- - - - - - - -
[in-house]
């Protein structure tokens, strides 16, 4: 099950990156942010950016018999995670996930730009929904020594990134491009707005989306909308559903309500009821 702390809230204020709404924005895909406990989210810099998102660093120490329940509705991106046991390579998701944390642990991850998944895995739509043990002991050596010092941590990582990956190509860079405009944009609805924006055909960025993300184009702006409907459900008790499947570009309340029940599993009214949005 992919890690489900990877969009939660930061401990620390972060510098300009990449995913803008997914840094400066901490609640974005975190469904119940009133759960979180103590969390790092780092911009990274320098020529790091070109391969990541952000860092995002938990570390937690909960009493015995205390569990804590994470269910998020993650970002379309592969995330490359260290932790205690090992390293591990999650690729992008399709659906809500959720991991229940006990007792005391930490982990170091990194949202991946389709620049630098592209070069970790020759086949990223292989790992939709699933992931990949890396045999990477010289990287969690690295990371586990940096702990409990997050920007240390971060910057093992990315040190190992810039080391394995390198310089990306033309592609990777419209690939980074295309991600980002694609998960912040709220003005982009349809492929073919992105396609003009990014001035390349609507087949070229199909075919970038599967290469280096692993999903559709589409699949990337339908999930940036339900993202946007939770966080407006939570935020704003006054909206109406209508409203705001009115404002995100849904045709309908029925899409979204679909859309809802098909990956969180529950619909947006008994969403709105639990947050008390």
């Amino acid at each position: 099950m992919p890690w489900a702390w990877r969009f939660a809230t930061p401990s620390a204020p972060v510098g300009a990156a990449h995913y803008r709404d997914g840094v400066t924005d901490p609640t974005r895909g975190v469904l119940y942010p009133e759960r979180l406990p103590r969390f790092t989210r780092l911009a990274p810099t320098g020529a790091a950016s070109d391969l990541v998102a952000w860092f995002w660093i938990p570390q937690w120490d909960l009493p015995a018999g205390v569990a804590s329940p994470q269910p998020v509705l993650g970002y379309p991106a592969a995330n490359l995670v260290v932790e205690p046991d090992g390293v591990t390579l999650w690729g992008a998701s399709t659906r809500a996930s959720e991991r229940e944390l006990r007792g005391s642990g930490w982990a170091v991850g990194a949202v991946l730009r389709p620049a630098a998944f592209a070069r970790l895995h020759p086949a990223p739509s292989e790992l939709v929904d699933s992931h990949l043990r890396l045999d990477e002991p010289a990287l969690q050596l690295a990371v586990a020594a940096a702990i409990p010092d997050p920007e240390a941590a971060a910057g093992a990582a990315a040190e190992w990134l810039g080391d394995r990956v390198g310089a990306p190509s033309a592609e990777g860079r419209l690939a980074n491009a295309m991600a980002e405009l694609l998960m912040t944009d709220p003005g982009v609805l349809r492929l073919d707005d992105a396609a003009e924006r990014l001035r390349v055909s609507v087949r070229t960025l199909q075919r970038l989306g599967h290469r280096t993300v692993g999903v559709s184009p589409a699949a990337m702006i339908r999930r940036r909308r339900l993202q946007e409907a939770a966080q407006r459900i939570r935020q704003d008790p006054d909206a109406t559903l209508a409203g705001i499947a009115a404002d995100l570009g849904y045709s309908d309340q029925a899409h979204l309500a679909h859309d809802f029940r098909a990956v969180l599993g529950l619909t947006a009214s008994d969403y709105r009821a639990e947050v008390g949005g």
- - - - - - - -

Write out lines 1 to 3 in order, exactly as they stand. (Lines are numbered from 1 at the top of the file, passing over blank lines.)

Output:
[in-house]
């Protein structure tokens, strides 16, 4: 099950990156942010950016018999995670996930730009929904020594990134491009707005989306909308559903309500009821 702390809230204020709404924005895909406990989210810099998102660093120490329940509705991106046991390579998701944390642990991850998944895995739509043990002991050596010092941590990582990956190509860079405009944009609805924006055909960025993300184009702006409907459900008790499947570009309340029940599993009214949005 992919890690489900990877969009939660930061401990620390972060510098300009990449995913803008997914840094400066901490609640974005975190469904119940009133759960979180103590969390790092780092911009990274320098020529790091070109391969990541952000860092995002938990570390937690909960009493015995205390569990804590994470269910998020993650970002379309592969995330490359260290932790205690090992390293591990999650690729992008399709659906809500959720991991229940006990007792005391930490982990170091990194949202991946389709620049630098592209070069970790020759086949990223292989790992939709699933992931990949890396045999990477010289990287969690690295990371586990940096702990409990997050920007240390971060910057093992990315040190190992810039080391394995390198310089990306033309592609990777419209690939980074295309991600980002694609998960912040709220003005982009349809492929073919992105396609003009990014001035390349609507087949070229199909075919970038599967290469280096692993999903559709589409699949990337339908999930940036339900993202946007939770966080407006939570935020704003006054909206109406209508409203705001009115404002995100849904045709309908029925899409979204679909859309809802098909990956969180529950619909947006008994969403709105639990947050008390």
């Amino acid at each position: 099950m992919p890690w489900a702390w990877r969009f939660a809230t930061p401990s620390a204020p972060v510098g300009a990156a990449h995913y803008r709404d997914g840094v400066t924005d901490p609640t974005r895909g975190v469904l119940y942010p009133e759960r979180l406990p103590r969390f790092t989210r780092l911009a990274p810099t320098g020529a790091a950016s070109d391969l990541v998102a952000w860092f995002w660093i938990p570390q937690w120490d909960l009493p015995a018999g205390v569990a804590s329940p994470q269910p998020v509705l993650g970002y379309p991106a592969a995330n490359l995670v260290v932790e205690p046991d090992g390293v591990t390579l999650w690729g992008a998701s399709t659906r809500a996930s959720e991991r229940e944390l006990r007792g005391s642990g930490w982990a170091v991850g990194a949202v991946l730009r389709p620049a630098a998944f592209a070069r970790l895995h020759p086949a990223p739509s292989e790992l939709v929904d699933s992931h990949l043990r890396l045999d990477e002991p010289a990287l969690q050596l690295a990371v586990a020594a940096a702990i409990p010092d997050p920007e240390a941590a971060a910057g093992a990582a990315a040190e190992w990134l810039g080391d394995r990956v390198g310089a990306p190509s033309a592609e990777g860079r419209l690939a980074n491009a295309m991600a980002e405009l694609l998960m912040t944009d709220p003005g982009v609805l349809r492929l073919d707005d992105a396609a003009e924006r990014l001035r390349v055909s609507v087949r070229t960025l199909q075919r970038l989306g599967h290469r280096t993300v692993g999903v559709s184009p589409a699949a990337m702006i339908r999930r940036r909308r339900l993202q946007e409907a939770a966080q407006r459900i939570r935020q704003d008790p006054d909206a109406t559903l209508a409203g705001i499947a009115a404002d995100l570009g849904y045709s309908d309340q029925a899409h979204l309500a679909h859309d809802f029940r098909a990956v969180l599993g529950l619909t947006a009214s008994d969403y709105r009821a639990e947050v008390g949005g």